What’s The Difference Between Sodium Lauryl Sulphate and Sodium Laureth Sulphate?
After the questions about palm oil, our second most common set of questions is concerning Sodium Lauryl Sulphate (SLS) and Sodium Laureth Sulphate(SLES). So as usual, to help alleviate your concerns, I would like to help you to understand what they are and the difference between the two, with this short explanation.
Why Are SLS and SLES Added To Personal Care Products?
It is widely believed that personal care products work much better when they ‘foam up’ and consequently, don’t work very well at all when there is very little or no foam at all.
This is where Sodium Lauryl Sulfate (SLS) and Sodium Laureth Sulfate (SLES) come into play. They are each a surfactant, used to extend the foaming action of a multitude of products. e.g. soaps, shower gels, tubes of toothpaste, shampoos, etc.
Both SLS and SLES work by reducing the surface tension of water and acting as a dispersion agent to enable the rest of the ingredients to combine correctly. Due to these characteristics, SLS & SLES are also commonly found in moisturising creams and lotions as well as sunscreens.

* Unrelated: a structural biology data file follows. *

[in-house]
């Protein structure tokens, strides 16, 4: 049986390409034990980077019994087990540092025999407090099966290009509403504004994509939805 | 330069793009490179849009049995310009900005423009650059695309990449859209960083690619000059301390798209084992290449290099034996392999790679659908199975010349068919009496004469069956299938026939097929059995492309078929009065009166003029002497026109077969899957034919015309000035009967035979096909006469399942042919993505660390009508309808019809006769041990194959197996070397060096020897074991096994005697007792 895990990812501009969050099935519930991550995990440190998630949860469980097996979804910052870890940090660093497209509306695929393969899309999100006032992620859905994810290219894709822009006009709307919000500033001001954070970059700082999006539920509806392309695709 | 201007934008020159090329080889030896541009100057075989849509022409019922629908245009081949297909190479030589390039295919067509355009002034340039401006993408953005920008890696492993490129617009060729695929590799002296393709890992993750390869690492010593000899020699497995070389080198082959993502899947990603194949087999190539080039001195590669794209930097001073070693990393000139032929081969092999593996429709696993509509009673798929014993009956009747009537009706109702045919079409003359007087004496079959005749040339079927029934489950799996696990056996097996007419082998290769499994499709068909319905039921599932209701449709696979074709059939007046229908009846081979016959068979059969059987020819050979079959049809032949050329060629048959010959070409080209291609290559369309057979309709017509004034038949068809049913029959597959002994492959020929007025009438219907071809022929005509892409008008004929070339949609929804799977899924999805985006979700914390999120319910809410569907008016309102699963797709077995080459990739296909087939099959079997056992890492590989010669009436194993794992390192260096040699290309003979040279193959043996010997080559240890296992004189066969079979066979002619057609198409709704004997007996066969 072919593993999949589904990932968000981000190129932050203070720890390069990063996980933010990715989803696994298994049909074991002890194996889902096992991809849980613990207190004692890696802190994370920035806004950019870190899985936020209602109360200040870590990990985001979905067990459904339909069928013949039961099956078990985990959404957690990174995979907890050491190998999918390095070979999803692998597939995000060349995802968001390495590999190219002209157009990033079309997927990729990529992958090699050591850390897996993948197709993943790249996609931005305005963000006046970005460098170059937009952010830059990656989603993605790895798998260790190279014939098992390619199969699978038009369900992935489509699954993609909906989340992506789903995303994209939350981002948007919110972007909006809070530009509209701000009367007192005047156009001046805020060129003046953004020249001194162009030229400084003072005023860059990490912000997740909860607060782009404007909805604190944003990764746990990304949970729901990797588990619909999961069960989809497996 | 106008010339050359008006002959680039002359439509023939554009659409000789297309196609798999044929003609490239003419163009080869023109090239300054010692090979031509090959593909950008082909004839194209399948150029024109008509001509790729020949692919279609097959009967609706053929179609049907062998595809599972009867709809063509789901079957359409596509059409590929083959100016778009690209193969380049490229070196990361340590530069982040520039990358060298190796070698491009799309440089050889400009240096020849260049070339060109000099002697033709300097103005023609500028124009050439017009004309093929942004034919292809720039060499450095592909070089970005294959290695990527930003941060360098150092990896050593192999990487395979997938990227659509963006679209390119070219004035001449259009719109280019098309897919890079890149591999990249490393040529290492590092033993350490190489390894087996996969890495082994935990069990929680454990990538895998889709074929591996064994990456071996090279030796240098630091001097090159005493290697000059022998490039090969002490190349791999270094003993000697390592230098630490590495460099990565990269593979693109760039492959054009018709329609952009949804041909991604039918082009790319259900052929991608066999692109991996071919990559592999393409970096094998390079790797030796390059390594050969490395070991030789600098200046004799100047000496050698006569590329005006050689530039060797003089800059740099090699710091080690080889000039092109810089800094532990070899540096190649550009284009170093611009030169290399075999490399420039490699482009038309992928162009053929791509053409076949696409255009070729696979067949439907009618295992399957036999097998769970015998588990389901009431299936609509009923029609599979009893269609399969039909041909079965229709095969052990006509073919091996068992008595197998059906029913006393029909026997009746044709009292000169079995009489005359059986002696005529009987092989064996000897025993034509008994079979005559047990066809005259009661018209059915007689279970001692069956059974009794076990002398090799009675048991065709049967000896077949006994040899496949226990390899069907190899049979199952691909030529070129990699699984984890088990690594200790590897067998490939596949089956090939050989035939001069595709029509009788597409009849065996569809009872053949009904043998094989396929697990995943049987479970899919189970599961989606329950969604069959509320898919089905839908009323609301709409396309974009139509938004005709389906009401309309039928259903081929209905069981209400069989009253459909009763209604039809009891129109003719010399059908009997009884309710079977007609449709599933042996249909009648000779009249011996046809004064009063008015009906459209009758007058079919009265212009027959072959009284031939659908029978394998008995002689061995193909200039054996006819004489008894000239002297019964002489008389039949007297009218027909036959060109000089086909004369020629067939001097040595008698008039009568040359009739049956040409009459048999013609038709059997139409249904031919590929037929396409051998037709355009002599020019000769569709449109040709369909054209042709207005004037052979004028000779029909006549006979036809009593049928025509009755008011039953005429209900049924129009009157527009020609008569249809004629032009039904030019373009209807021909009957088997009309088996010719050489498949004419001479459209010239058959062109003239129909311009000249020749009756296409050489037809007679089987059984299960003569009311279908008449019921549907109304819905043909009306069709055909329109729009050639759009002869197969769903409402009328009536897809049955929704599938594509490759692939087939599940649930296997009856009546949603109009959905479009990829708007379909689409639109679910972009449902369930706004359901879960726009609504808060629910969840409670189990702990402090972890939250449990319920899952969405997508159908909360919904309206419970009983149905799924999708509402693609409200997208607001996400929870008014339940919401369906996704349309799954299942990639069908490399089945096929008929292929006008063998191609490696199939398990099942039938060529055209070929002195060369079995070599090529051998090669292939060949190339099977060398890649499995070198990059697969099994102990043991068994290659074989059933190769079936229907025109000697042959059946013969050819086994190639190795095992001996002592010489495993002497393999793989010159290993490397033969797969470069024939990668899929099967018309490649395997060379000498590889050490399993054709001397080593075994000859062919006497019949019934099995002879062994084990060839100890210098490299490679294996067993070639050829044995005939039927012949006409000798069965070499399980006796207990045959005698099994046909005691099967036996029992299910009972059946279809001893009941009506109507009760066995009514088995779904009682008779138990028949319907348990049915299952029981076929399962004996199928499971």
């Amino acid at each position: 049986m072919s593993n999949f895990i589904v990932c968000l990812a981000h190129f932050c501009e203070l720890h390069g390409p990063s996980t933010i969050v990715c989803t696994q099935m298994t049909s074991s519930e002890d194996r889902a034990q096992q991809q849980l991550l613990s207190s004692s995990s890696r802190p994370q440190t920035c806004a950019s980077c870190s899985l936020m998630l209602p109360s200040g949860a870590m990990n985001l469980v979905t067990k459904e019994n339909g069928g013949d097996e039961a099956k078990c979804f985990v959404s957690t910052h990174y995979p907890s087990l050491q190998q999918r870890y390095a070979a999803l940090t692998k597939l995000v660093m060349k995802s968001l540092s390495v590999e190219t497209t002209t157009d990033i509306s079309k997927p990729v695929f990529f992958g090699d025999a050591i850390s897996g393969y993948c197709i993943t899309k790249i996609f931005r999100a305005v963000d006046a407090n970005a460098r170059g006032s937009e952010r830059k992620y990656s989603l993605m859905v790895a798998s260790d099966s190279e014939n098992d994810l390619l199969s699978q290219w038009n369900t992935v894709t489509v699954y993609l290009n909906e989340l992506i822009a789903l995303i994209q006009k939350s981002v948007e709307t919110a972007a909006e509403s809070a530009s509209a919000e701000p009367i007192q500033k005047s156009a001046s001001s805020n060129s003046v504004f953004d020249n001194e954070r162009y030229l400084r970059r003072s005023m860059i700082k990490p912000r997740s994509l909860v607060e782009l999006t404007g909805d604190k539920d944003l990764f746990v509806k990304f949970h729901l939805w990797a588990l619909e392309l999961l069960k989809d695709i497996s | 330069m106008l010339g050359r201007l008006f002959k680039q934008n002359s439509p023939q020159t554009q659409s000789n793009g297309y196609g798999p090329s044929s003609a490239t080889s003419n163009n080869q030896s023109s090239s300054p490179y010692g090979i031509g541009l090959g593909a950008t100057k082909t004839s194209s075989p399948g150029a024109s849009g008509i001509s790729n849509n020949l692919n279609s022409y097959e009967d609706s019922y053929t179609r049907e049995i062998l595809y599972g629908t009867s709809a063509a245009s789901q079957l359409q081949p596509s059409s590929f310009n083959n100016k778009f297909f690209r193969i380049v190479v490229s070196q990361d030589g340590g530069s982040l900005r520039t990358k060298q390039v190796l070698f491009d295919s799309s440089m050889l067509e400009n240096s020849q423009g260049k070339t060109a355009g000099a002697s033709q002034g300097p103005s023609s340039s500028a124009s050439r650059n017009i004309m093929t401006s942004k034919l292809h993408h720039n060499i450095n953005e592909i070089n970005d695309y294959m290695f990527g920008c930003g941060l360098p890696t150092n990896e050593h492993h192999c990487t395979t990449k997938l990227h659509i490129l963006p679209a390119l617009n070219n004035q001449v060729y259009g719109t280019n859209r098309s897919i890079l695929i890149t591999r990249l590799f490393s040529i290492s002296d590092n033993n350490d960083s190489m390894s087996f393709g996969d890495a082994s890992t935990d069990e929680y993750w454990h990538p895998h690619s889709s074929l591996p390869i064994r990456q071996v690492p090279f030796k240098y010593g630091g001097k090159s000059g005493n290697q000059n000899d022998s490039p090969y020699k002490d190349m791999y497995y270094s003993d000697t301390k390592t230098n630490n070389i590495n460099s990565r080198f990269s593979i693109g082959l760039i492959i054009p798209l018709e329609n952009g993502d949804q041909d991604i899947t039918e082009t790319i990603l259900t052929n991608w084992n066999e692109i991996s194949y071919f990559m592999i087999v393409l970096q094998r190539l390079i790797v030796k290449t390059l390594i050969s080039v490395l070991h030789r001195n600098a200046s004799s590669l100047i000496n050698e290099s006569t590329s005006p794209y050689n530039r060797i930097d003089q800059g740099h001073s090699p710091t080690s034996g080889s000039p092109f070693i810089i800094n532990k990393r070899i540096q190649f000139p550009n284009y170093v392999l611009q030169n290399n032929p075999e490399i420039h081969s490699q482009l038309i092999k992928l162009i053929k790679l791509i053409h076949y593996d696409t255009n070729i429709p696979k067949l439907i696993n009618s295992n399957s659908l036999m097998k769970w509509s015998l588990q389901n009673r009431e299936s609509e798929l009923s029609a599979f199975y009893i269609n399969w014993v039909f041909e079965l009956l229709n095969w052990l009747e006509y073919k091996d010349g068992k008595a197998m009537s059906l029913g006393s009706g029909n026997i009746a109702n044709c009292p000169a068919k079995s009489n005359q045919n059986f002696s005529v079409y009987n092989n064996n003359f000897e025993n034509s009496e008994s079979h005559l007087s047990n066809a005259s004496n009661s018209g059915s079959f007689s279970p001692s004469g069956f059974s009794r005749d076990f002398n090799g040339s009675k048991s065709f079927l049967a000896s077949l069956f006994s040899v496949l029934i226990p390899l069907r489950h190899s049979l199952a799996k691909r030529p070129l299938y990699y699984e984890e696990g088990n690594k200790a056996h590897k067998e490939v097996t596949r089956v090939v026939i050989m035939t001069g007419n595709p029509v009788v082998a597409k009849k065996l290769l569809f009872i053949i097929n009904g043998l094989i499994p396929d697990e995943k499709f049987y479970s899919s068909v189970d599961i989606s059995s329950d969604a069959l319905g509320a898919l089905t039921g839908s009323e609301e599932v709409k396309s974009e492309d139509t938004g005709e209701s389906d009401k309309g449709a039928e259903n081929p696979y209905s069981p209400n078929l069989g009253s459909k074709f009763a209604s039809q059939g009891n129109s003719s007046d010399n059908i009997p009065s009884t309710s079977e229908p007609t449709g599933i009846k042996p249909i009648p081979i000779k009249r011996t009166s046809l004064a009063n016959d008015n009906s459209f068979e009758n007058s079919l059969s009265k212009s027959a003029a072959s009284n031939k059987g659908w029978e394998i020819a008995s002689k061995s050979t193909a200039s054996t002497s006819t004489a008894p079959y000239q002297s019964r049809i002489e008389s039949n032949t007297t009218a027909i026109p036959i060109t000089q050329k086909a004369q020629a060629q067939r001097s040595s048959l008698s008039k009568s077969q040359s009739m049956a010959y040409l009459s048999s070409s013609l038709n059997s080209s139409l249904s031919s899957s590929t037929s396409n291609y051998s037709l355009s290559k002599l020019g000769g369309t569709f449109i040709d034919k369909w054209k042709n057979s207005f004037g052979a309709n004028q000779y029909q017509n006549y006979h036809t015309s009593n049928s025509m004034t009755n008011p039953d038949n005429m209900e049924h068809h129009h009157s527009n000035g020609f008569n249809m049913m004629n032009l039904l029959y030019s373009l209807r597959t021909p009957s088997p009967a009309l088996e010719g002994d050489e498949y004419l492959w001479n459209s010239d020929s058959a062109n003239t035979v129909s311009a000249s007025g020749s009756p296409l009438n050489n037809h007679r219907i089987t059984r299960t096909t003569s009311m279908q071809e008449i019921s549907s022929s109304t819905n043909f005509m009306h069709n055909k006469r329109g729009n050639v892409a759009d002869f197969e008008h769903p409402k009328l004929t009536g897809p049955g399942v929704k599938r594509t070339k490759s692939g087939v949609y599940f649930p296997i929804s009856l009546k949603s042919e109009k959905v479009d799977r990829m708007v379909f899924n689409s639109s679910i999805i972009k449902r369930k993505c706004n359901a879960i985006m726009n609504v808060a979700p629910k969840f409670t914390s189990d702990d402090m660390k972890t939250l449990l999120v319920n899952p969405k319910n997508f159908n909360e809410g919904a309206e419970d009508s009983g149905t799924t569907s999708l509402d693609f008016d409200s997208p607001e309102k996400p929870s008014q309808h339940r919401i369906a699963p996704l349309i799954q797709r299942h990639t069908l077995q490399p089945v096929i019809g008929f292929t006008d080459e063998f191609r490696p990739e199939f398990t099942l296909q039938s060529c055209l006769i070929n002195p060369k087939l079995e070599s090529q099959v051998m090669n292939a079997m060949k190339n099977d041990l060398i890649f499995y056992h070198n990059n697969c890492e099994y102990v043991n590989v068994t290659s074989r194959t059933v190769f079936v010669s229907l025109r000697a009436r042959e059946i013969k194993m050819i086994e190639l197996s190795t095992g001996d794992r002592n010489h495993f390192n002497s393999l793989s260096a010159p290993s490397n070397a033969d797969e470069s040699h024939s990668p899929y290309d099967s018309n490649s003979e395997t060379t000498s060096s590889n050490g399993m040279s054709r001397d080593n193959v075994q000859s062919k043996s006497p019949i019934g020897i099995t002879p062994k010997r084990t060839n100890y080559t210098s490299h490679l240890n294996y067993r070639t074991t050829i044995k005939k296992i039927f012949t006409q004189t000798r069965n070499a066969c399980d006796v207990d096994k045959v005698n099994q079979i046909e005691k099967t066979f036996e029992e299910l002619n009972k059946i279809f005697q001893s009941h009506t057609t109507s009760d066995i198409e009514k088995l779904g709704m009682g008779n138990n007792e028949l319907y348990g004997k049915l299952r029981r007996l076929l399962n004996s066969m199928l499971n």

So what’s the difference between SLS and SLES?
While both are very similar, SLS is a skin irritant. This can cause some minor skin irritations like dry, itchy skin. SLES is created by putting SLS through a process called “ethoxylation.” which formulates it to be much milder and not irritate the skin.
More manufacturers are showing a preference for using SLES rather than using SLS these days because SLES is gentler on the skin and hair! You can actually feel the difference when you use and compare similar products made with SLS versus those made with SLES.
Was SLS or SLES a concern for you? Has the above helped you gain a better understanding of the two? If you have any comments, please leave them below, I would love to hear your thoughts.
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